Ah, well... hmm... OK, maybe the battle's not quite over. Maybe the fat lady hasn't quite sung yet. "Fair about taxation" doesn't exactly sound like the clarion for lower taxes.


And just note the way Darling talks about whose money he's spending. Do taxpayers really say to him "if you’ ve got another pound to spend remember me as well"? If they do, they need some serious re-education. These aren't Darling's pounds to spend, they're OURS. Every single penny he spends, he's taken from us, the people who've earned it. He's the one who should be asking us for money, not the other way round. Is that so hard to understand?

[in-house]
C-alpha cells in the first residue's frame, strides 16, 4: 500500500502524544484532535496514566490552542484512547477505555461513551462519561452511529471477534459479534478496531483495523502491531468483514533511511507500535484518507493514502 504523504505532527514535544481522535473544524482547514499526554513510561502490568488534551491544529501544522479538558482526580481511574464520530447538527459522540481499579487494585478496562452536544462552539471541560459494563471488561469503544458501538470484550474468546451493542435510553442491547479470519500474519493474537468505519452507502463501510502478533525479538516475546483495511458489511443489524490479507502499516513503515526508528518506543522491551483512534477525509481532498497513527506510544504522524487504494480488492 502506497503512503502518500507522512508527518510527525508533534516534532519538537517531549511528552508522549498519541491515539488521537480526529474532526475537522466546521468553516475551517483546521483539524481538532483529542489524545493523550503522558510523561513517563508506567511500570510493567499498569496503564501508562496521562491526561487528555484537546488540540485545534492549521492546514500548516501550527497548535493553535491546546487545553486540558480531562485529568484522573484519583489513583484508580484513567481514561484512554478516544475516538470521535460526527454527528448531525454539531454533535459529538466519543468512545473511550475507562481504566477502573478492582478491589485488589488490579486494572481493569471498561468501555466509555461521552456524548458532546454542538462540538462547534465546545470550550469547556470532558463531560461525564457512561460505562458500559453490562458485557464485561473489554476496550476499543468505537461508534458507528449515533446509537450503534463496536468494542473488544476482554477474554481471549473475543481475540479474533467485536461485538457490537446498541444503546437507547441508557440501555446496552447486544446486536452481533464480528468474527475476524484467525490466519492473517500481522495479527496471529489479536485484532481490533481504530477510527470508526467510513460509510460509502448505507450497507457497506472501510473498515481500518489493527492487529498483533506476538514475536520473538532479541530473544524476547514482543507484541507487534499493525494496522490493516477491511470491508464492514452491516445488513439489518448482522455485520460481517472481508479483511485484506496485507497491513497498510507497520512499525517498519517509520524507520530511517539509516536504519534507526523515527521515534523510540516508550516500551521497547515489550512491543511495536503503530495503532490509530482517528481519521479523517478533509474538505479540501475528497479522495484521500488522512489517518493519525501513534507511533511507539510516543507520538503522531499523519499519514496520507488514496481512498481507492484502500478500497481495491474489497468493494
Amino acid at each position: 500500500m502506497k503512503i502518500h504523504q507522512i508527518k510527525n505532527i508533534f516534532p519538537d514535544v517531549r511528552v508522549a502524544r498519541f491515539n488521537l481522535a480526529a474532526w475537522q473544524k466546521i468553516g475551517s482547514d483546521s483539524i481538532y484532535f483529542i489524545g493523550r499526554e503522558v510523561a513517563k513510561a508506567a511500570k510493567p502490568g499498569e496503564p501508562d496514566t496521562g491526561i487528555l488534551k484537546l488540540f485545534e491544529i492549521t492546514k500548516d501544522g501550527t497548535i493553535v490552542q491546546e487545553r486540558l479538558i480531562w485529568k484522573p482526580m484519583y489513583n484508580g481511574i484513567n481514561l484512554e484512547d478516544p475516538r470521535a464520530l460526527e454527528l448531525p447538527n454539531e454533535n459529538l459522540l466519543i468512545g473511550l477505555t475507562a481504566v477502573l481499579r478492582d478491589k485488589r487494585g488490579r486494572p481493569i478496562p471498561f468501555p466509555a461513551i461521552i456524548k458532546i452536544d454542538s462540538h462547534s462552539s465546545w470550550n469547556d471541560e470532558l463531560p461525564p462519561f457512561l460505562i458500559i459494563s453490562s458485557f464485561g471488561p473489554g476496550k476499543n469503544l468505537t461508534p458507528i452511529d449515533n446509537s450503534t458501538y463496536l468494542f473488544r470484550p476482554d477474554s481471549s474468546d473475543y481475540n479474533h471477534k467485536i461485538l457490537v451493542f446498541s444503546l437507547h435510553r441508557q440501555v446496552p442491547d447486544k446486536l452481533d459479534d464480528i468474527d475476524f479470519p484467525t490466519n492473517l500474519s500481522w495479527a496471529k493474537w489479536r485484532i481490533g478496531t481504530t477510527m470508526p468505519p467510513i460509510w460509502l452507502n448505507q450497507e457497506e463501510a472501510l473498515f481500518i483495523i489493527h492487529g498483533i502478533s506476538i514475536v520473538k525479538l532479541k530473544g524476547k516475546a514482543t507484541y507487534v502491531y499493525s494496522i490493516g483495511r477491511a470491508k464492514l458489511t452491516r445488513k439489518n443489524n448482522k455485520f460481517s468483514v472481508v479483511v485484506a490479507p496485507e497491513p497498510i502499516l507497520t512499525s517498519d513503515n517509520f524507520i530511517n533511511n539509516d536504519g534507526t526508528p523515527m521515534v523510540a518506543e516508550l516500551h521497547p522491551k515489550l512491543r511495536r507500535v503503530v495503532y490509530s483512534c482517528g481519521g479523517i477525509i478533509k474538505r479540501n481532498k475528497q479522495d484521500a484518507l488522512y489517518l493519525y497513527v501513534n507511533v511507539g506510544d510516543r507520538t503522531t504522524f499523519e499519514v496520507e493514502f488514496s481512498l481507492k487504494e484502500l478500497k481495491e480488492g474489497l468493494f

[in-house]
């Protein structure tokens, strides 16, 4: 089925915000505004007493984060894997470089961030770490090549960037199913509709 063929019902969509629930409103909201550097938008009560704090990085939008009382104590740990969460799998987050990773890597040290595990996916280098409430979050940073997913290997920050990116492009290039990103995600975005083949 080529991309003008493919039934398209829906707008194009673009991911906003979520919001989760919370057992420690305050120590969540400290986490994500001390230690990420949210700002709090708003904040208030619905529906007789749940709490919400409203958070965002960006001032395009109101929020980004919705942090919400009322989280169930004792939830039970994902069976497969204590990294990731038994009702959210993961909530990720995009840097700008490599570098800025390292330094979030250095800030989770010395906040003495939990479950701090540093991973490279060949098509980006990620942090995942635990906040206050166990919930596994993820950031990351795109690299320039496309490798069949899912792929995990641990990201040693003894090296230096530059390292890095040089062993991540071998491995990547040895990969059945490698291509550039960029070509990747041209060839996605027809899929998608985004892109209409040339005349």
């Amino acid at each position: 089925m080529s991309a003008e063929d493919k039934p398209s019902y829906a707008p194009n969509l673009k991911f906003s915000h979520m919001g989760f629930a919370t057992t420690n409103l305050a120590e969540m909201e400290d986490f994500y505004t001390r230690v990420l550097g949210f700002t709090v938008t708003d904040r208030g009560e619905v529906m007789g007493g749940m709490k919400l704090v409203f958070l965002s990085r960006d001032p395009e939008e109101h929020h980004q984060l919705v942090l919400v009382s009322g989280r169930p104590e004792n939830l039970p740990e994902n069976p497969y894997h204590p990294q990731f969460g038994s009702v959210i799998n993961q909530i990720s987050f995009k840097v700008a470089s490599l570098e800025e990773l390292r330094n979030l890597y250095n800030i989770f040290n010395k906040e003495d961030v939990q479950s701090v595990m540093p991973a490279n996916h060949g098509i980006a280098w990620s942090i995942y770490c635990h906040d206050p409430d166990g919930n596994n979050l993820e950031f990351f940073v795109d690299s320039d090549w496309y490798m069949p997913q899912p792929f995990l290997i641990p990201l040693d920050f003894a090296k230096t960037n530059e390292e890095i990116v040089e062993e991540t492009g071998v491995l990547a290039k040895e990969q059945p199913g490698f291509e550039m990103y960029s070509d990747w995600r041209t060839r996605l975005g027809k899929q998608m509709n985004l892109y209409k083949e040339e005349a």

If so, may we suggest repeating to yourself 500 times:


THE MONEY BELONGS TO US!

IT'S OUR MONEY!

And where's Mr Cameron on this? Last week he talked depressingly of the possible need to increase taxes when he gets in.


He may be right. There is a suspicion that lame duck Labour will go for fiscal Götterdämmerung between now and 2010, in a last desperate bid to cling on. The carnage will be stomach churning, and not for the first time a Tory government will have to clear up.


But the short-term need to clear up the immediate mess should not detract us from asking for more detail on Mr Osborne's longer-term fiscal rules. It's good news that they'll be independently monitored, but "sharing the proceeds of growth" remains far too vague - especially in a world where growth may be much harder to come by.